The phrases ‘evidence-based policy’ and ‘what works’ rose to prominence in the late 1990s in the aftermath of existing criticisms of research in social sciences disciplines. Educational research, in particular, received criticism for being non-cumulative, small-scale, biased and having non-empirical tendencies. The model offered by evidence-based medicine was frequently held up as a positive contrast, where a systematic evidence base was being generated through robustly reliable methods such as randomised controlled trials. Calls for social policy research to emulate the more reliably truth-yielding qualities of such methods proliferated, with RCTs held up as a gold-standard research method for their ability to determine ‘what works’. This terminology was picked up as part of the modernising agenda of New Labour in its 1997 manifesto and, at least rhetorically, as a core feature of governance after the 1997 election. Twenty years later, the language of ‘what works’ continues to play a central role in the conceptualisation of the research and policy-making nexus and the ‘What Works Network’ was set up by the UK government in 2013 to ‘ensure that robust evidence shapes decision-making at every level’ (What Works Blog, Cabinet Office). The network includes nine ‘What Works Centres’, each focusing on a different policy area.
Two questions for the ‘what works’ framework
Now that we have some idea of the character of the discourse, we can return to the key question posed above: does excellence in this respect [determining what works] necessarily result in improved policy-making? The first question we may wish to ask is whether the methods privileged by the evidence-based policy and ‘what works’ discourses are indeed the best way to generate predictions of policy effectiveness. That is, to temporarily leave aside broader issues regarding the value of policies to different interest groups and to focus solely on epistemic concerns. A great deal has been written on this, with a growing consensus that the initial enthusiasm for evidence hierarchies and the randomised controlled trials sitting at their apex needs to be tempered somewhat, with greater acknowledgement that evidence from a range of different methods will often be the best way to establish the policy effectiveness.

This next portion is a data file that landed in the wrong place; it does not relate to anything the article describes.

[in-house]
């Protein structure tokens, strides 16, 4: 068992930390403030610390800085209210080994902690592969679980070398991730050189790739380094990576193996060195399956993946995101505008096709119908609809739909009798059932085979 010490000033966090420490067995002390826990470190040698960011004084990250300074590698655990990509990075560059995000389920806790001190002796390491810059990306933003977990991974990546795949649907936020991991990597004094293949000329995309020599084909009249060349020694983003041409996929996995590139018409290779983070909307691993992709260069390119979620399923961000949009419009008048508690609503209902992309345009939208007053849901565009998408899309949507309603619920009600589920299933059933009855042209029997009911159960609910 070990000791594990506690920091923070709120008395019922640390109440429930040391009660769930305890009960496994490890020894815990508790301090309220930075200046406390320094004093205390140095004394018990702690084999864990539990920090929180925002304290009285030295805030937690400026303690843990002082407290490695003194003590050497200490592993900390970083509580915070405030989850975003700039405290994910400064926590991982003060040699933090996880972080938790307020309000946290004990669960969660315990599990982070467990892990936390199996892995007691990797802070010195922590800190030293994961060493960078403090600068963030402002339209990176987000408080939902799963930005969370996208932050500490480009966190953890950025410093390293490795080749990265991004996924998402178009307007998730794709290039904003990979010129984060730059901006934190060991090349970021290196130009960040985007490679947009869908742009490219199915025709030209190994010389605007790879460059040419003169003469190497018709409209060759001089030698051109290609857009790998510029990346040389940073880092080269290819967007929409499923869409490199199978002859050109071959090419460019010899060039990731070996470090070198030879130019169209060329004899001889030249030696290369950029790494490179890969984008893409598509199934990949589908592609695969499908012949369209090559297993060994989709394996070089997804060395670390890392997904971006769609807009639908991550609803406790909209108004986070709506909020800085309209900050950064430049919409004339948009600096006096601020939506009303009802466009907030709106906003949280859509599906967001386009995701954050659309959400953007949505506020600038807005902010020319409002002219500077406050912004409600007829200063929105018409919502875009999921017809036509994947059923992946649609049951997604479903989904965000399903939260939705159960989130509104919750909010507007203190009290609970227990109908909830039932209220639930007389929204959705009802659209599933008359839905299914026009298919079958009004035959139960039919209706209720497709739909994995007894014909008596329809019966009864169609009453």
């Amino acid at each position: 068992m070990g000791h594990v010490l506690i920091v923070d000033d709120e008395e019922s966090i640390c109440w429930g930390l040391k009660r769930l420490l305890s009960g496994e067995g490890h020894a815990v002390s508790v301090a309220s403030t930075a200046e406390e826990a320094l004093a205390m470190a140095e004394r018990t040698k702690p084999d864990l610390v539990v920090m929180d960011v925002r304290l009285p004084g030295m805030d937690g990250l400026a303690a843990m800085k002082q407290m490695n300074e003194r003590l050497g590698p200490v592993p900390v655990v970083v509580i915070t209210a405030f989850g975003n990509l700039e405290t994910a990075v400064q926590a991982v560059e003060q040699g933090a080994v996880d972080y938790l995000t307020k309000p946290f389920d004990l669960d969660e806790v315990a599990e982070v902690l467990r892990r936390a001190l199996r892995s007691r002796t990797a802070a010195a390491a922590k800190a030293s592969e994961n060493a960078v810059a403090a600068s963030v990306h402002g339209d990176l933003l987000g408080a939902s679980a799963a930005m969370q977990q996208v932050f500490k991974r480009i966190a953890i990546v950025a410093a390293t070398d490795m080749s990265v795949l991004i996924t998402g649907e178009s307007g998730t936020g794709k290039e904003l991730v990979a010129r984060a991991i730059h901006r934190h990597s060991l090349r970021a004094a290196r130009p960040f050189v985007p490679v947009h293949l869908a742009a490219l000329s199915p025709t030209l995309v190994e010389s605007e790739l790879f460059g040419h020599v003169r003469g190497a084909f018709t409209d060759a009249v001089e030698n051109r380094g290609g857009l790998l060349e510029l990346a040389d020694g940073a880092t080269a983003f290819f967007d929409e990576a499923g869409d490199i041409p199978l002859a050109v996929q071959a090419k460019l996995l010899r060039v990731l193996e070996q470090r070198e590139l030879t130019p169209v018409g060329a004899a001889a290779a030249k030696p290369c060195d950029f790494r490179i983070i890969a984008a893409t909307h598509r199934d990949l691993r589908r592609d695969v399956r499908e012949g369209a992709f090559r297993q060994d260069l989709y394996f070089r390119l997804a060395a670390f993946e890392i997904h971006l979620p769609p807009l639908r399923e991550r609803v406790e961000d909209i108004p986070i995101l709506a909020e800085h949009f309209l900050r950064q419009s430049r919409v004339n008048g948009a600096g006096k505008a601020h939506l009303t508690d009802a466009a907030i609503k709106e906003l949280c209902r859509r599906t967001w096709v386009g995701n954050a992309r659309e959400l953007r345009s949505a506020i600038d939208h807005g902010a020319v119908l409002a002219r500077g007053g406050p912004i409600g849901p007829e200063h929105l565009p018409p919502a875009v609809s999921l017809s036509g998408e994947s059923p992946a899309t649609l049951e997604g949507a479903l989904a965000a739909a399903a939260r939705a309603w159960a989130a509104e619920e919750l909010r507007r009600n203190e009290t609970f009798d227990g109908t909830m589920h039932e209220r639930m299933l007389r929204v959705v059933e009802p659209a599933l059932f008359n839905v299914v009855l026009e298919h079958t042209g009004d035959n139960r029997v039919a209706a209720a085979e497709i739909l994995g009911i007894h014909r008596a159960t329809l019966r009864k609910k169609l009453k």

A second question, that has received rather less attention, is whether the heavy emphasis on epistemic aspects of decision-making – on the production of effectiveness predictions – is warranted. This brings us back to the central concern; why will better evidence of this kind lead to better policy-making? What are the epistemological assumptions that allow us to make the intended link between researching ‘what works’ and effective policy? The following line of reasoning seems to best capture the intuition that better evidence will inevitably lead to better decision-making:
Premise 1: Implementing the most reliable methods available will produce the greatest possible proportion of true beliefs
Premise 2: True beliefs are required to successfully enact policies